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Literary and Aesthetic Ideas and Influences
Transcript of Literary and Aesthetic Ideas and Influences
Ideas and Influences Background Knowledge Question Time Agamemnon is the first play in the trilogy known as The Oresteia Aeschylus had many influences. Some are of the following: Aeschylus' Influences Performers & Performances Greek Theater As most of you know, there were different gender roles back in ancient times. These different gender roles are also in Ancient Greece. Men and Women Now knowing of Aeschylus' Influences, do you think that his work is just one of those retellings of stories or is it original?
The Theater was made in this way, why do you think it was so significant to how the story is told?
The differences in roles between women and men in Ancient Greece is significant, what makes you think Clytemnestra's role was written like this?
Why do you think that Aeschylus added a second character? Based on what Aristotle says, do you think it was a good idea/choice?
In your opinion, what/who do you think was the biggest influence to writing Agamemnon? DID YOU KNOW? The play originally had four parts, but only the three of the four were found. The Oresteia consists of Agamemnon, Libation Bearers, and Eumenides. it was written by Aeschylus Homer Persian Wars Leonidas Solon Lived around the 8th century B.C. 540 - 480 B.C. 638 - 558 B.C. 525 BC – 456 BC Formal structure and Characteristics of Tragedy The Uses of the Chorus in Greek Tragedy CITY OF TROY The following are the main elements of a typical tragedy: Men and Woman Language, Imagery, Motifs, and Themes PROLOGUE:
describes the situation and sets the scene
a monologue or dialogue presenting the tragedy's topic
the entry of the chorus
they explain what has happened leading up to this point
the poetic meter is often anapestic (two short syllables followed by a long syllable), with a “marching” effect (McManus.)
the main section of the play, where most of the plot occurs
consisted primarily on spoken dialogue
there are typically 3-5 episodes
the chorus often interacts with the actors (one or two)
the poetic meter is usually iambic (one short syllable followed by a long syllable) or occasionally trochaic (one long syllable followed by a short syllable) (McManus.)
each episode is terminated by a stasimon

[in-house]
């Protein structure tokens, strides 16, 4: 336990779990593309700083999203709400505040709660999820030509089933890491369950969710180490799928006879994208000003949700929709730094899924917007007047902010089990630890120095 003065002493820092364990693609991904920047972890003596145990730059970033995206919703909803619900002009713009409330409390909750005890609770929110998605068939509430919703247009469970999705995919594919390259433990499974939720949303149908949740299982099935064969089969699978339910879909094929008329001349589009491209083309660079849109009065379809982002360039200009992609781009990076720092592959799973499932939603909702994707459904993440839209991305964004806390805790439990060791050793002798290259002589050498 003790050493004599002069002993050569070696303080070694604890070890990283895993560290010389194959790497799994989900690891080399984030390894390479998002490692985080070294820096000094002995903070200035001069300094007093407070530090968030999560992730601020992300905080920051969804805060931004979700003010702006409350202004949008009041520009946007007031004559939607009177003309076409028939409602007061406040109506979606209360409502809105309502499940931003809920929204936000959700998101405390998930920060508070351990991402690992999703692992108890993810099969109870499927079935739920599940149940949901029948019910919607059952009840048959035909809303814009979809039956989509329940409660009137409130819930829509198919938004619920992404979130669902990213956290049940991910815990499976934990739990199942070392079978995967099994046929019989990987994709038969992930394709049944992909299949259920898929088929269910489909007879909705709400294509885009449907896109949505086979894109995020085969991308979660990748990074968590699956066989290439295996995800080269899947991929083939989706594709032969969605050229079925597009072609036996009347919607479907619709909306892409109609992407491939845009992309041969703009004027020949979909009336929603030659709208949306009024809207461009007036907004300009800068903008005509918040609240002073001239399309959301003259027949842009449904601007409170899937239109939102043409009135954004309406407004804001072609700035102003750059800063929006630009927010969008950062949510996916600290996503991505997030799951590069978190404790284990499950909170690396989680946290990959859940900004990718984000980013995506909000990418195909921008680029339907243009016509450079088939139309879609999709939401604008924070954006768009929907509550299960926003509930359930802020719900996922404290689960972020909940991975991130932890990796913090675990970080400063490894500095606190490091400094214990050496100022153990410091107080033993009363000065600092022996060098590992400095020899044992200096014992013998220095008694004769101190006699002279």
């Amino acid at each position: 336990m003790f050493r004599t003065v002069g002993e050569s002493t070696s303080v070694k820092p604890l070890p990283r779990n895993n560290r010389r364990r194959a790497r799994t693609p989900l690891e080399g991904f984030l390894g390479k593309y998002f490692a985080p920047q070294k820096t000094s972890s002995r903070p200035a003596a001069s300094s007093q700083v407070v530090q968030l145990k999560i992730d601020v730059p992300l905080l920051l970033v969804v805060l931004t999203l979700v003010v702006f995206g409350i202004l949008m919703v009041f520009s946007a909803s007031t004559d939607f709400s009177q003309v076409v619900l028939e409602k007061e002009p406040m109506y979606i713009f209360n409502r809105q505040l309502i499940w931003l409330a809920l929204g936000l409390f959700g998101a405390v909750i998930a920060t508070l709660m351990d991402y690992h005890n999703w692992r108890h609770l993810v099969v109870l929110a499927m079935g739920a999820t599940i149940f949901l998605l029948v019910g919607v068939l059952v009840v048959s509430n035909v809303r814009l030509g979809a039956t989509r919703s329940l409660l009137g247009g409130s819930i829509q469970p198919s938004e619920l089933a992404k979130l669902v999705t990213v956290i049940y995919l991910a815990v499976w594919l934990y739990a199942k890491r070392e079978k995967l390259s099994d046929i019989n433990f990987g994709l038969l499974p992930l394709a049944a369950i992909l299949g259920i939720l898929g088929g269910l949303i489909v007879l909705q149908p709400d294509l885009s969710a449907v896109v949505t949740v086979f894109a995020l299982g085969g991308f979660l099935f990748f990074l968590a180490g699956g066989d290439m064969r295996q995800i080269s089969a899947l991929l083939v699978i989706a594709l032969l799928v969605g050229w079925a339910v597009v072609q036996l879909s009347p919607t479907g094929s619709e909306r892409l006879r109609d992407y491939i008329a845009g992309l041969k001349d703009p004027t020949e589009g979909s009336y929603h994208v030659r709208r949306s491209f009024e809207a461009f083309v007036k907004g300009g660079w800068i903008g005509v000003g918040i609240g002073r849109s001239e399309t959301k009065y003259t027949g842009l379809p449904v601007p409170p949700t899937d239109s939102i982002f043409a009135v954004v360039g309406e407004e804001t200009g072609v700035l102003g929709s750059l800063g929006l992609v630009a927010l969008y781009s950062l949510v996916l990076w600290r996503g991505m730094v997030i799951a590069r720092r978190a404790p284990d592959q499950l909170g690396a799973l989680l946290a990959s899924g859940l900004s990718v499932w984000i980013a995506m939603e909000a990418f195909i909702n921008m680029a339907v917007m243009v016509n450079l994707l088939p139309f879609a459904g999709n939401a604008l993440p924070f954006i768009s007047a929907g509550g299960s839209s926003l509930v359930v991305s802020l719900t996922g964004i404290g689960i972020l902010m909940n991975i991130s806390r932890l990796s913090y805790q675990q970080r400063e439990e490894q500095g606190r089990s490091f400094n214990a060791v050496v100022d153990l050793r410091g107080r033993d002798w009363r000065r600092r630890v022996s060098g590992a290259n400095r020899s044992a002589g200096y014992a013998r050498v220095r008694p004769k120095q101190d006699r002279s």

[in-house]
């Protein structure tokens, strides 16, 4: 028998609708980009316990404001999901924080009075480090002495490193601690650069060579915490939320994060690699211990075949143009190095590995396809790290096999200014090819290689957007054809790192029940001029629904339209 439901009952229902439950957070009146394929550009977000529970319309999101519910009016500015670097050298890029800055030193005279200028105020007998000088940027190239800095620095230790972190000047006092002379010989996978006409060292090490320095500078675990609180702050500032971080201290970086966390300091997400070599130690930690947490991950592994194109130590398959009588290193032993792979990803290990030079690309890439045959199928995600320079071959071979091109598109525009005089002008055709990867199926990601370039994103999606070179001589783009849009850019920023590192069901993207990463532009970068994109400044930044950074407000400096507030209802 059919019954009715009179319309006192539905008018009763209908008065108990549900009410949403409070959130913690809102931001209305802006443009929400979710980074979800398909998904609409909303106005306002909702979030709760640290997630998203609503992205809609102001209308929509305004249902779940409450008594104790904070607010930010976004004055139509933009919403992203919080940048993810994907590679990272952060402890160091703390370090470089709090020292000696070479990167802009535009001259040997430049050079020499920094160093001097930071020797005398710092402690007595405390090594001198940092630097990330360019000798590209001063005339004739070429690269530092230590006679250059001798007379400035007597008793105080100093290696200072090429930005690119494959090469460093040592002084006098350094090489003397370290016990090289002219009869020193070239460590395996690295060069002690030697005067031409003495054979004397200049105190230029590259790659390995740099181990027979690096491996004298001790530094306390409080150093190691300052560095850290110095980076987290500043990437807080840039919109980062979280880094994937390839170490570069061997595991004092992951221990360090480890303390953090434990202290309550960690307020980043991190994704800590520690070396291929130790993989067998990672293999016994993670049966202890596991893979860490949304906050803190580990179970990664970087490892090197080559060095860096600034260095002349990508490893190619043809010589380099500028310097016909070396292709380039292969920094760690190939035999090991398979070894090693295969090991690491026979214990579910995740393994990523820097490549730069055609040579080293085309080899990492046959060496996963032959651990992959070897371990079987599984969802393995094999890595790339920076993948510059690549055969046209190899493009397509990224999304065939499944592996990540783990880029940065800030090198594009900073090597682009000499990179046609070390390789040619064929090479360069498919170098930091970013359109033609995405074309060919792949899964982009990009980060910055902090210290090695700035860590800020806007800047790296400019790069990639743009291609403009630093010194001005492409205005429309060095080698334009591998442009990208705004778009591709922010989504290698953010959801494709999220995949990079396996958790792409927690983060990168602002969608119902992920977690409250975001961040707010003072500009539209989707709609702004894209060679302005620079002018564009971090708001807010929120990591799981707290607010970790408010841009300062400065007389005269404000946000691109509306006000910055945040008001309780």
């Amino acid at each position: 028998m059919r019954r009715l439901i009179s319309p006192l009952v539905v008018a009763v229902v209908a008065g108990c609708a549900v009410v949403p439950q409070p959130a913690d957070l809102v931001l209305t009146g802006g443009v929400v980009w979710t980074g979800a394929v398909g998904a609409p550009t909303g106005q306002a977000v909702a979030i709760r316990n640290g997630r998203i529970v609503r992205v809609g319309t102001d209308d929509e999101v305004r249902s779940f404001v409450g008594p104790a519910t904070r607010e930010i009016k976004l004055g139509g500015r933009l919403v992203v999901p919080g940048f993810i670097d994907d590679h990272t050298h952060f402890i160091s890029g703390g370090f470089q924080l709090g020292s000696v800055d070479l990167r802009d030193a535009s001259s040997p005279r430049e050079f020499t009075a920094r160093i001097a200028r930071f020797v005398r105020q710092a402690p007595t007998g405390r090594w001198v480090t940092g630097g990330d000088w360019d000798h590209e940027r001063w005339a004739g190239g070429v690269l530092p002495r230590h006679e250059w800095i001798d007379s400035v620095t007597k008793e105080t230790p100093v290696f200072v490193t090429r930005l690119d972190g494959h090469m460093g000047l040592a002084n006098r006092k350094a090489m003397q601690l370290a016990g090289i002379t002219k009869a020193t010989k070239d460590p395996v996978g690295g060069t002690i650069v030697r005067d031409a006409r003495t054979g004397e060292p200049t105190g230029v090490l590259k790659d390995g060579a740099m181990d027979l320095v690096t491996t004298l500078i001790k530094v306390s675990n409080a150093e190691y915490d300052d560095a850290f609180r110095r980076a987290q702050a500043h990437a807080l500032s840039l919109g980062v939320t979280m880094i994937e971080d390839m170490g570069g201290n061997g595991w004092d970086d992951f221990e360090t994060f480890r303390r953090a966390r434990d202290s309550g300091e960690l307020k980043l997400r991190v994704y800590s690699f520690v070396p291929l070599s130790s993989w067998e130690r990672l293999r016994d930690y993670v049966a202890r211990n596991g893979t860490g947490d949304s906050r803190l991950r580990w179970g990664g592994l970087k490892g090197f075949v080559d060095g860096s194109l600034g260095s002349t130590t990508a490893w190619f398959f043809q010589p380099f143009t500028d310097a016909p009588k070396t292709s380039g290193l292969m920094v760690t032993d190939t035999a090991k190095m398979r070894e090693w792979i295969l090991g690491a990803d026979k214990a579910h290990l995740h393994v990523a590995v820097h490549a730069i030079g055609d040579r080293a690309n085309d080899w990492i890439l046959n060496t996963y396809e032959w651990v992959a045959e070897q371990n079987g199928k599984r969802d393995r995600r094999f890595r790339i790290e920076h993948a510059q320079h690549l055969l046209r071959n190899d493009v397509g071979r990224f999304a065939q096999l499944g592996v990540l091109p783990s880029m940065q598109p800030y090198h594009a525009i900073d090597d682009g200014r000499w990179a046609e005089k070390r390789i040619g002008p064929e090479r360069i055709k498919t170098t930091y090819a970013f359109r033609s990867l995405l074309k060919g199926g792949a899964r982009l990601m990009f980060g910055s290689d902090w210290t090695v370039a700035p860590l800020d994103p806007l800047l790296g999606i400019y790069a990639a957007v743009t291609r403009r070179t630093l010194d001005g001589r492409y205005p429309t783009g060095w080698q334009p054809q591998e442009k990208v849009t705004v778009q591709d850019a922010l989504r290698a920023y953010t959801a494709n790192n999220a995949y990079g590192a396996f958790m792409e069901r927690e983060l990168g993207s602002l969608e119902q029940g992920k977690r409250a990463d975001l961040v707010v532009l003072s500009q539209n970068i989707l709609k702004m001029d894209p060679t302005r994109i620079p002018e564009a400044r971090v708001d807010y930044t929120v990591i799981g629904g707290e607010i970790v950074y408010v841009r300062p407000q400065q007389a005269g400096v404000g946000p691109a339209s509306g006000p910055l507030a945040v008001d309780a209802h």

the chorus comments upon the episode to the audience
at times the stasimon was replaced by a lyric duet between the lead actor and the chorus, called a kommos
occurs at the end of each episode
final chorus chant (climax and conclusion; exit ode)
the moral of the tragedy is discussed 490 B.C. and 480-479 B.C. Literary Theories and Criticisms Who is this guy? It's Aristotle Structure of a Typical Tragedy: Prologue
Exodos first actor is called the protagonist (Clytaemestra)
second actor is called the deuteragonist (Cassandra)
third actor is called the tritagonist (watchman, herald, Agamemnon, and Aegisthus)
(these three terms apply to the characters of a play, not the actor)
there is never more than three speaking actors in the play
men played the role of women
the use of different masks, costumes, and props allowed actors to perform multiple roles
the chorus could be comprised of 12 to 15 performers originated in 5th century B.C. in Athens
the word "theater" comes from the word theatron (viewing area for the audience)
theatrical performances were religious and political
performances were outdoors, often on hillsides
theaters had impressive acoustics, giving actors good projecting voices
actors changed their appearance in the skene (scene building) The Theater the chorus was the basis from which tragedy evolved
intensifies the poetic texture with vivid imagery
provide audience with a psychological and emotional background to the action
to introduce and question new characters
to point out the significance of events as they occurred
to cover the passage of time between events
to separate episodes 384 B.C. – 322 B.C. CITY OF ARGOS Homer’s epics are considered the basis of Western literature (Tighe) He is one of the first to contribute to theater
He was also a prime source of authority for knowledge, behaviour, and ethics (Goldhill)
Everyone knew of him as "Homer was the text first learned in and most studied at all levels of Greek education," (Goldhill)
The personality of the characters in this tragic play are similar to Homer's
There is also a similarity between Homeric plays with tragic plays
The Women in Homeric plays provided a prototype for female roles in Greek Tragedy (Tighe) & Solo Characters Works Cited by Anita Deng and Denisa Patron On Woman "Aeschylus." Aeschylus. 07 Feb. 2013 <http://www.princeton.edu/~achaney/tmve/wiki100k/docs/Aeschylus.html>.
"Aeschylus: Agamemnon." Aeschylus: Agamemnon: Gender Roles. 07 Feb. 2013 <http://sites.duke.edu/agamemnon/the-mind-of-aeschylus/gender-roles/>.
"Ancient Greece - Everyday Life." The British Museum. The British Museum, n.d. Web. 04 Feb. 2013. <http://www.britishmuseum.org/PDF/Visit_Greece_EverydayLife_KS2.pdf>.
"Aristotle: Poetics." Aristotle Poetics. Department of English, n.d. Web. 05 Feb. 2013. <http://www.english.hawaii.edu/criticalink/aristotle/index.html>.
"Aristotle's Poetics." Aristotle's Poetics. AbleMedia, n.d. Web. 05 Feb. 2013. <http://ablemedia.com/ctcweb/netshots/aristotl.htm>.
"Explore The Tragic Structure." CITY DIONYSIA - THE ANCIENT ROOTS OF MODERN THEATER. The Kennedy Center, n.d. Web. 03 Feb. 2013. <http://artsedge.kennedy-center.org/interactives/greece/theater/playsTragicStructure.html>.